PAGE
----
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The Mouse Diorama, thankfully a short-lived art form.

Because the Boston Peace Treaty event got moved (it will now happen on Saturday, September 28; more on this later), we were free this past weekend. We went east on Route 6, where in years past I have purchased a Christmas tree at a clam shack, southeastern New England’s answer to the gas station tree lots I’ve visited in suburban Philadelphia. It’s not the prettiest drive, but it has some coastal views eventually, sporadically, you can end up at strange antiques emporia in converted mills.

It’s not pretty out there: people do bad things with objects. The exact heyday of the Mouse Diorama is unknown, but I believe this form flourished in the late 1970s and early 1980s; by the late 1980s, artists were, uh, “commenting ironically” on the form (if I had a slide scanner, I’d show you). This example makes striking use of red, and the “Love By Cat” title of the book read by the mouse in bed intrigues me. “Love by Cat?” And the cat portrait on the chair: does the mouse upstairs have some sado-masochistic cat-related death-wish fantasies hidden from Mrs Mousie downstairs in her sanguine faux-colonial gown? I don’t know, but this is one of the more disturbing rodent dioramas I’ve seen.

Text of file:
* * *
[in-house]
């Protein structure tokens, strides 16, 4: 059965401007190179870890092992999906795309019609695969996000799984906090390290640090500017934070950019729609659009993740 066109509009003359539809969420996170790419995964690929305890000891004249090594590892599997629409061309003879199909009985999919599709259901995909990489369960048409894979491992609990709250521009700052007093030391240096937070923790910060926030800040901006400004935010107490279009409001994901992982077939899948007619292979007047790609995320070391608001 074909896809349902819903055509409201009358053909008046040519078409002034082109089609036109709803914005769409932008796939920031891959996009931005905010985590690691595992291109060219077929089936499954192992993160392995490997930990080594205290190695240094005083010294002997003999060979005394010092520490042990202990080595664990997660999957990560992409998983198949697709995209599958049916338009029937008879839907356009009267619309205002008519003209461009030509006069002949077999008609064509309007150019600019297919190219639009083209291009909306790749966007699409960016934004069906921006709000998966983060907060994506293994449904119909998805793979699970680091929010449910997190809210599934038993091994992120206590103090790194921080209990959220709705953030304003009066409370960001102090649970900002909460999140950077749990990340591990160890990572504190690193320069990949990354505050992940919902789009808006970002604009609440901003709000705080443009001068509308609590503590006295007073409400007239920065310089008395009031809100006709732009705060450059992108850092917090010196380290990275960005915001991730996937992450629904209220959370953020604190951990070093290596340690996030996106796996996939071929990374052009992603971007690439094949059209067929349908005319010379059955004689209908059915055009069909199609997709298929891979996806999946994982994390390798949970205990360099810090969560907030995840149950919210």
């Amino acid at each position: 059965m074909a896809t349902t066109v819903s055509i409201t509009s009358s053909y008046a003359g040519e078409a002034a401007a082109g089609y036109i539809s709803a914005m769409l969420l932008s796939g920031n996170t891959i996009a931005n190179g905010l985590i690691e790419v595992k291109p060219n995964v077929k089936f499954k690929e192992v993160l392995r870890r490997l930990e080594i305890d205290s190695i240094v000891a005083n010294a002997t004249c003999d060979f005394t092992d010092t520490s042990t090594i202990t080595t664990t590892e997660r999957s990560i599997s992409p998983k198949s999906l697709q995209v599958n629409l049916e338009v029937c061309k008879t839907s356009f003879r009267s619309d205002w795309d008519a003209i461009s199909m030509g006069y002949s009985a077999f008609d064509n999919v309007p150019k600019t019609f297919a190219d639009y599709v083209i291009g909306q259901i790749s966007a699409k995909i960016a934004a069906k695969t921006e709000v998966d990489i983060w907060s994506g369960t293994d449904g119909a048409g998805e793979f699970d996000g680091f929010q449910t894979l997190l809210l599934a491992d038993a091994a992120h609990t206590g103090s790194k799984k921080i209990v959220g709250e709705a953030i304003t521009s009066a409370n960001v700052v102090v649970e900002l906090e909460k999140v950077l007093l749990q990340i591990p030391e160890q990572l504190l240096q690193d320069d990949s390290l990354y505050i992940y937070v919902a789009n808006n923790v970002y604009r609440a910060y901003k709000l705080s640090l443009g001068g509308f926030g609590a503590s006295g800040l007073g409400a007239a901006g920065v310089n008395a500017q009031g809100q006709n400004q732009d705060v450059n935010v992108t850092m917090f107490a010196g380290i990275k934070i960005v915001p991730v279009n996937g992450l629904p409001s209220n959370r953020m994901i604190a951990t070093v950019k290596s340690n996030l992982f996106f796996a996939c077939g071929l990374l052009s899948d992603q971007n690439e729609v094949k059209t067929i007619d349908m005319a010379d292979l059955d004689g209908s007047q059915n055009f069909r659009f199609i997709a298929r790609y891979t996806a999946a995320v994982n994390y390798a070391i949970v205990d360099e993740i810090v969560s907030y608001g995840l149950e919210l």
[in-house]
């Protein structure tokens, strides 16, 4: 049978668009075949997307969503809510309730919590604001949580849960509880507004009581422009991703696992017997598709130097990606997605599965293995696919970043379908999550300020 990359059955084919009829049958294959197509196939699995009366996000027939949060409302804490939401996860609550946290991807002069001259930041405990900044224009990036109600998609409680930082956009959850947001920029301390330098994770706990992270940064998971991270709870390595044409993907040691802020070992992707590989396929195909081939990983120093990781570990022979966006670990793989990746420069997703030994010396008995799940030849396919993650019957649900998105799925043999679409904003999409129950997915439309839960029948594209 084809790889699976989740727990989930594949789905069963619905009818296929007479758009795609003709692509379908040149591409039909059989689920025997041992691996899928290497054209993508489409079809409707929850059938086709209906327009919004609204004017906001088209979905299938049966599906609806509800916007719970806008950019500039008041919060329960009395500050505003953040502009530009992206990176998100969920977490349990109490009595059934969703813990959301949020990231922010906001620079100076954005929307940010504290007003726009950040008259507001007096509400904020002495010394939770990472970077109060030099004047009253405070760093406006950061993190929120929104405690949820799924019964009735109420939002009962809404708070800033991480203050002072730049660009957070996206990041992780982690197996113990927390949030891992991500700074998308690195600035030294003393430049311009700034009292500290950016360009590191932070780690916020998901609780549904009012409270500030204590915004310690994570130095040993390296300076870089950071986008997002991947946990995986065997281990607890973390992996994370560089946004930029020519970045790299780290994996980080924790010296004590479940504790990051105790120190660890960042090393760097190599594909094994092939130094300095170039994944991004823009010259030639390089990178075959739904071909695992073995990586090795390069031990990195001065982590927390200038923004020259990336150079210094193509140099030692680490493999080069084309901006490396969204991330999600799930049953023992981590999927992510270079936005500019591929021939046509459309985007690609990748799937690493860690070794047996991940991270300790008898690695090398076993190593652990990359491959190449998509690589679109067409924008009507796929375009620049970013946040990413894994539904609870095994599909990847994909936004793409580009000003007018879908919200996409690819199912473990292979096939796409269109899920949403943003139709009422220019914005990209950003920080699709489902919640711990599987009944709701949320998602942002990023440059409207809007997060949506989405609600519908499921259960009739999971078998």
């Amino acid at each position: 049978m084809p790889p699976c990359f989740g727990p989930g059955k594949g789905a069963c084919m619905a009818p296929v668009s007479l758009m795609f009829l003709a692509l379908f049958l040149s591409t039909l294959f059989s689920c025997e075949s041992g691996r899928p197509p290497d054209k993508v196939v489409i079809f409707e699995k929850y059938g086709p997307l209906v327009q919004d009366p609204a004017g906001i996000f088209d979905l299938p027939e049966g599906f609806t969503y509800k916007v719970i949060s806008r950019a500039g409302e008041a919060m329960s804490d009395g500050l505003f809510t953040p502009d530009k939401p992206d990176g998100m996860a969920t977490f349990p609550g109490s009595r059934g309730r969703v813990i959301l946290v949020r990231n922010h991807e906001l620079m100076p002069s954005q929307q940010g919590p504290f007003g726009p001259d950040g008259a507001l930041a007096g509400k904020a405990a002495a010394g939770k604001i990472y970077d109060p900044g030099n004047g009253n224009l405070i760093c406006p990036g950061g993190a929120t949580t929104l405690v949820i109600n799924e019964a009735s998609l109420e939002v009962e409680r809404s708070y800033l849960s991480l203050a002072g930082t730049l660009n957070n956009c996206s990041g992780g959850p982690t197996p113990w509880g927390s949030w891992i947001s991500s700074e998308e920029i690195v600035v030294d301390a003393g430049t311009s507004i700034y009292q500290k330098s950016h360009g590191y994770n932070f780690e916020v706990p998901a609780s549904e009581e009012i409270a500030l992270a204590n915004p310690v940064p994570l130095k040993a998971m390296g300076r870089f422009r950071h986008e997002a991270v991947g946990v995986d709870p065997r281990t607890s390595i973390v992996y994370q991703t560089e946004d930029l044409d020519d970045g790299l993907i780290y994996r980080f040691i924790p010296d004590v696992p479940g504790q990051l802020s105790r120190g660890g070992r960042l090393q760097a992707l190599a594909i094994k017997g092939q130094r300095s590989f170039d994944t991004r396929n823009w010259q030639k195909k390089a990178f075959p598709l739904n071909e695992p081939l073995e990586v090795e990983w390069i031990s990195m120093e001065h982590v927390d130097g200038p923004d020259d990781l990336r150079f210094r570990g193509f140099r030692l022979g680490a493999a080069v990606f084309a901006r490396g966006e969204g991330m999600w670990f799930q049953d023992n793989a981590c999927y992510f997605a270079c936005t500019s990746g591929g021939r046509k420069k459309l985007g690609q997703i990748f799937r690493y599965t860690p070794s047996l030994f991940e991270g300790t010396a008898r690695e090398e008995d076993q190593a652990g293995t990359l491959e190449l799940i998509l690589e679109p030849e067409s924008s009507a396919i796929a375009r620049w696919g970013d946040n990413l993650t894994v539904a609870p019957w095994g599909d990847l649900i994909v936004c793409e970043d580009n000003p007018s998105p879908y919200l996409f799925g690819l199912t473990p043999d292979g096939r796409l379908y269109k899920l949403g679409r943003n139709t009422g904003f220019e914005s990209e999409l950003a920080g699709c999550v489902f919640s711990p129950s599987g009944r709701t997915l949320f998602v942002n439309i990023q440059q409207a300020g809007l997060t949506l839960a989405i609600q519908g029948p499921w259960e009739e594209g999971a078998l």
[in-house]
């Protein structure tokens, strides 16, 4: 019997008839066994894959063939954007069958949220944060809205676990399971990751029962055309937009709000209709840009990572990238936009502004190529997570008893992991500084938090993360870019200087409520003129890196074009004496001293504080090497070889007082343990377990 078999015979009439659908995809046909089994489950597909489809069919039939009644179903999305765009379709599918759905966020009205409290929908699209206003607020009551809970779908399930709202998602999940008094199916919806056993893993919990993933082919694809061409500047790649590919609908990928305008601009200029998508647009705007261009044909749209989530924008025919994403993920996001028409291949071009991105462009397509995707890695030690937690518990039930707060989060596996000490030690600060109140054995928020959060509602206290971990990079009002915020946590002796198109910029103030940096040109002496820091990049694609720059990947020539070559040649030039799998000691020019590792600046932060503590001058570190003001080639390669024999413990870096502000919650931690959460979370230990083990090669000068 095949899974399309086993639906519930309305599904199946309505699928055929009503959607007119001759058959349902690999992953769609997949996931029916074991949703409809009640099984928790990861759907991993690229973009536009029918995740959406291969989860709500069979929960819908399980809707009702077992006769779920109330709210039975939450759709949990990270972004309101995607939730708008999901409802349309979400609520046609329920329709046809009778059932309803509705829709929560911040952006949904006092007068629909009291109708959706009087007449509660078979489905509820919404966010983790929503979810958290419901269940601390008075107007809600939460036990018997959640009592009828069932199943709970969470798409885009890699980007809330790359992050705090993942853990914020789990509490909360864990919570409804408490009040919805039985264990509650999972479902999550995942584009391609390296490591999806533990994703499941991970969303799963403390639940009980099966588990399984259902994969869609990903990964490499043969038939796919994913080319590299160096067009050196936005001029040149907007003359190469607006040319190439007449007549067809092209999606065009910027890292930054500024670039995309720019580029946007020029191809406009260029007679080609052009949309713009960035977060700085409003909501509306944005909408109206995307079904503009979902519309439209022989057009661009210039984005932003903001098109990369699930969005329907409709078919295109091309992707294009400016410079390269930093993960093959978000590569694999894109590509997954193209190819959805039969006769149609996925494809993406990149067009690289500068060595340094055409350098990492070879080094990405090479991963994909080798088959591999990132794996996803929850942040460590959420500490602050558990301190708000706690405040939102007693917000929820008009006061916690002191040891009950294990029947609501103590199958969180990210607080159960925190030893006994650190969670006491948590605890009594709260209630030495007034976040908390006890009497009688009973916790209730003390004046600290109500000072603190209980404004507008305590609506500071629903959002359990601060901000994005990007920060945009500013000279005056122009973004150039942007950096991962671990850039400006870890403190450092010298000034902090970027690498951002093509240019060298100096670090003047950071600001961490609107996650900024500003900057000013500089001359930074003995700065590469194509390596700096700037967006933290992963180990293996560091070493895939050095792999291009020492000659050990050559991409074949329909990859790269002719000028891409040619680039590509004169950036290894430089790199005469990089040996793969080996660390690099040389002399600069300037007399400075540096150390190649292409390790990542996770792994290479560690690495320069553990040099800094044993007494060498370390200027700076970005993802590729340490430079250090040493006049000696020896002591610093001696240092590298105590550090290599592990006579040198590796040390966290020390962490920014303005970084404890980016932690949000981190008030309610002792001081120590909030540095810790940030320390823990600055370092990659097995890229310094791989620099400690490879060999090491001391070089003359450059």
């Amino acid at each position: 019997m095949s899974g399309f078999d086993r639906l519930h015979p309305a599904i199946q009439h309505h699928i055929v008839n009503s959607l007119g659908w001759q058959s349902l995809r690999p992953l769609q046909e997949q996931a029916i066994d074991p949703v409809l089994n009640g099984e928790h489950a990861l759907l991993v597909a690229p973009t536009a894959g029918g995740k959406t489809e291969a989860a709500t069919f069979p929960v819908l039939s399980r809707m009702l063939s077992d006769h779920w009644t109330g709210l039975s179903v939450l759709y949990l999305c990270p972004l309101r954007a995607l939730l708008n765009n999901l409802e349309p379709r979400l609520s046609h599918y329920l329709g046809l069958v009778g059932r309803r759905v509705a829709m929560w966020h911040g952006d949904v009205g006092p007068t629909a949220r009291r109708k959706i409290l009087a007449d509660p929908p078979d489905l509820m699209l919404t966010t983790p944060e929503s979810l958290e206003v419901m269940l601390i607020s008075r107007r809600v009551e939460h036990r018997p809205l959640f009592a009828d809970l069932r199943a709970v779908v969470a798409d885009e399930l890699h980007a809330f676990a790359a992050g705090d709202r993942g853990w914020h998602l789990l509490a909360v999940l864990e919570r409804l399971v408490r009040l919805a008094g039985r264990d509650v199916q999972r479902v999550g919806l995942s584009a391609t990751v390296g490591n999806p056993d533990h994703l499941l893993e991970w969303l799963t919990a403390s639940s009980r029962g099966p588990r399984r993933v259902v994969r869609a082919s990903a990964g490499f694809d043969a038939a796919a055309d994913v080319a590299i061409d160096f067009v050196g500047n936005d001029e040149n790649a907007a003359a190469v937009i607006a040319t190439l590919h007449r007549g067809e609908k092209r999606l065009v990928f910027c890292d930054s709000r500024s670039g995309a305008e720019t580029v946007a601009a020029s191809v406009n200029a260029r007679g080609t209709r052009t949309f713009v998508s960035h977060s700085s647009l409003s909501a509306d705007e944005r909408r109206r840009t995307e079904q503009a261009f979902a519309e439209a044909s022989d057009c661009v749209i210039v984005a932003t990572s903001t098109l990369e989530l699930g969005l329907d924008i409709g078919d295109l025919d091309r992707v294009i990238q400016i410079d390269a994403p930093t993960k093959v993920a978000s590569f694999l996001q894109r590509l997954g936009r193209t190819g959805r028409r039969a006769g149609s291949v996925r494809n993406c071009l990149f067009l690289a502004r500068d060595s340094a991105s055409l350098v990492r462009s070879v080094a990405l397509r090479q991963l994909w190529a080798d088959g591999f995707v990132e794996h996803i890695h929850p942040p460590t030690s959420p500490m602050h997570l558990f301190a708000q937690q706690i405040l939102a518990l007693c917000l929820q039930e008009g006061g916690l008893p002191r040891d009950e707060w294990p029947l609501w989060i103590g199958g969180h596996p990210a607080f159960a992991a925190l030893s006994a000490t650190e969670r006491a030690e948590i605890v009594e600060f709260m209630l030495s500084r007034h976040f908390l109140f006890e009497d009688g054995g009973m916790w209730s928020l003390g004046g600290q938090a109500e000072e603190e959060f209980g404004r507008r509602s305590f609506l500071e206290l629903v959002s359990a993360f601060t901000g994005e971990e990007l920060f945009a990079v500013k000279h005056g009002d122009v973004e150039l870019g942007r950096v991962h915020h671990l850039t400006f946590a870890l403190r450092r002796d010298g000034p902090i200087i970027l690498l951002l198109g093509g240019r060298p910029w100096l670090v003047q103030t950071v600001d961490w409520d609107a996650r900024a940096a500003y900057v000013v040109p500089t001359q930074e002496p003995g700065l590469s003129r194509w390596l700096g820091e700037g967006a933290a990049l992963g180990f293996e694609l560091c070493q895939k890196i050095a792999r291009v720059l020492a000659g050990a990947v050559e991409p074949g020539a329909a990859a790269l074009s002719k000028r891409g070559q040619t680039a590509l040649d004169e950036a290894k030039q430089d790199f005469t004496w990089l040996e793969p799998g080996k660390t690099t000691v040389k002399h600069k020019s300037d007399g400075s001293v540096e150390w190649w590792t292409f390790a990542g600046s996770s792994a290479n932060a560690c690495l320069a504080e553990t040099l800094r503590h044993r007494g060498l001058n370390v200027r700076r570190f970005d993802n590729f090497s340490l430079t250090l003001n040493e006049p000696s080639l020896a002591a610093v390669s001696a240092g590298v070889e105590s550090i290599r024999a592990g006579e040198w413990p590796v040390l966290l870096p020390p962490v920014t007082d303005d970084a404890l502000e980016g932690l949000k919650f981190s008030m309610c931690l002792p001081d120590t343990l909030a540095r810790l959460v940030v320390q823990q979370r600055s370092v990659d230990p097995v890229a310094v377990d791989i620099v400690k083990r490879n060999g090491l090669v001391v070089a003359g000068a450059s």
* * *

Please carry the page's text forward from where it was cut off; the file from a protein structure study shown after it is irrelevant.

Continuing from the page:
Poor painted chair.

In happier and less bizarre news, we found a decent chair. Bad things have been done to this chair, well, one bad thing called paint (oddly, also red; perhaps Mrs Mousie gets around). The bones of the chair are fine: basic country Windsor chair, but painted. We’ve seen a lot of painted “primitive” stuff out there in the antique shops lately. It’s pretty sad what people will to a perfectly usable wooden bowl, or saddest of all, an 18th century sea chest with hand-forged hinges. Paint! But, this chair was well-priced and half-off that price, so we bought it, and on the way home, bought stripper. It’s already wrecked so we might as well strip it and use it.